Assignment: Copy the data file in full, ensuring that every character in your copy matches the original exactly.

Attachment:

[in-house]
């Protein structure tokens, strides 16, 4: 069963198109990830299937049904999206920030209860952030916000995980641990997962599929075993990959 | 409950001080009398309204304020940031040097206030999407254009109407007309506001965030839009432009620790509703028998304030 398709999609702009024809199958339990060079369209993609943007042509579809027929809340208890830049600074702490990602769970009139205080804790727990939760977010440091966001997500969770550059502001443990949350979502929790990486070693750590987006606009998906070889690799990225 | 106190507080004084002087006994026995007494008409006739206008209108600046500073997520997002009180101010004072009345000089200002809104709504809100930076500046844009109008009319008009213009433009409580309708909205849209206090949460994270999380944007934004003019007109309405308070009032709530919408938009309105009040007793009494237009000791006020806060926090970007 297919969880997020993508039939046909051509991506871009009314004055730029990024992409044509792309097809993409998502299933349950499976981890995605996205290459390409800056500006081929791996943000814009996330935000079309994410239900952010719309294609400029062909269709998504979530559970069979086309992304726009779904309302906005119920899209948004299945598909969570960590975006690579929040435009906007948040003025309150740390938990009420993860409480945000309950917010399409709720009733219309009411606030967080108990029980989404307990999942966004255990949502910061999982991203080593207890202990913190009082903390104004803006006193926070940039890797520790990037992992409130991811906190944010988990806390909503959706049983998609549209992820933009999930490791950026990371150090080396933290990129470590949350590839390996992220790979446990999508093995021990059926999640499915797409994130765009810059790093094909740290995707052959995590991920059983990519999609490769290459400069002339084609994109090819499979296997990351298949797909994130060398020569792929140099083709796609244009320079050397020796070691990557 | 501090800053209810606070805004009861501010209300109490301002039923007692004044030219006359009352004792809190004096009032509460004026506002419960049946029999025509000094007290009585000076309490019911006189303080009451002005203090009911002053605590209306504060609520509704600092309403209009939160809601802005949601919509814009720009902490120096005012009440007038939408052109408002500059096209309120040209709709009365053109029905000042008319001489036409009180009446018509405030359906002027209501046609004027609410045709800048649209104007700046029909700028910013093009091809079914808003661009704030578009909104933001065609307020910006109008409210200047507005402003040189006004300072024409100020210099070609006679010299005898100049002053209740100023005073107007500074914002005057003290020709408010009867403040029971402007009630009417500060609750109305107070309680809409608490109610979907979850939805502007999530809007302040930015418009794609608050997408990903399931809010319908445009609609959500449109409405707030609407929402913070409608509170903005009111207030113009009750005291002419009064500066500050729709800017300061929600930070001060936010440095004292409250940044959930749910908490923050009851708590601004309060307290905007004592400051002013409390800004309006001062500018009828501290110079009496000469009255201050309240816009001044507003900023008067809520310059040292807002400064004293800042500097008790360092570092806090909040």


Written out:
[in-house]
């Protein structure tokens, strides 16, 4: 069963198109990830299937049904999206920030209860952030916000995980641990997962599929075993990959 | 409950001080009398309204304020940031040097206030999407254009109407007309506001965030839009432009620790509703028998304030 398709999609702009024809199958339990060079369209993609943007042509579809027929809340208890830049600074702490990602769970009139205080804790727990939760977010440091966001997500969770550059502001443990949350979502929790990486070693750590987006606009998906070889690799990225 | 106190507080004084002087006994026995007494008409006739206008209108600046500073997520997002009180101010004072009345000089200002809104709504809100930076500046844009109008009319008009213009433009409580309708909205849209206090949460994270999380944007934004003019007109309405308070009032709530919408938009309105009040007793009494237009000791006020806060926090970007 297919969880997020993508039939046909051509991506871009009314004055730029990024992409044509792309097809993409998502299933349950499976981890995605996205290459390409800056500006081929791996943000814009996330935000079309994410239900952010719309294609400029062909269709998504979530559970069979086309992304726009779904309302906005119920899209948004299945598909969570960590975006690579929040435009906007948040003025309150740390938990009420993860409480945000309950917010399409709720009733219309009411606030967080108990029980989404307990999942966004255990949502910061999982991203080593207890202990913190009082903390104004803006006193926070940039890797520790990037992992409130991811906190944010988990806390909503959706049983998609549209992820933009999930490791950026990371150090080396933290990129470590949350590839390996992220790979446990999508093995021990059926999640499915797409994130765009810059790093094909740290995707052959995590991920059983990519999609490769290459400069002339084609994109090819499979296997990351298949797909994130060398020569792929140099083709796609244009320079050397020796070691990557 | 501090800053209810606070805004009861501010209300109490301002039923007692004044030219006359009352004792809190004096009032509460004026506002419960049946029999025509000094007290009585000076309490019911006189303080009451002005203090009911002053605590209306504060609520509704600092309403209009939160809601802005949601919509814009720009902490120096005012009440007038939408052109408002500059096209309120040209709709009365053109029905000042008319001489036409009180009446018509405030359906002027209501046609004027609410045709800048649209104007700046029909700028910013093009091809079914808003661009704030578009909104933001065609307020910006109008409210200047507005402003040189006004300072024409100020210099070609006679010299005898100049002053209740100023005073107007500074914002005057003290020709408010009867403040029971402007009630009417500060609750109305107070309680809409608490109610979907979850939805502007999530809007302040930015418009794609608050997408990903399931809010319908445009609609959500449109409405707030609407929402913070409608509170903005009111207030113009009750005291002419009064500066500050729709800017300061929600930070001060936010440095004292409250940044959930749910908490923050009851708590601004309060307290905007004592400051002013409390800004309006001062500018009828501290110079009496000469009255201050309240816009001044507003900023008067809520310059040292807002400064004293800042500097008790360092570092806090909040």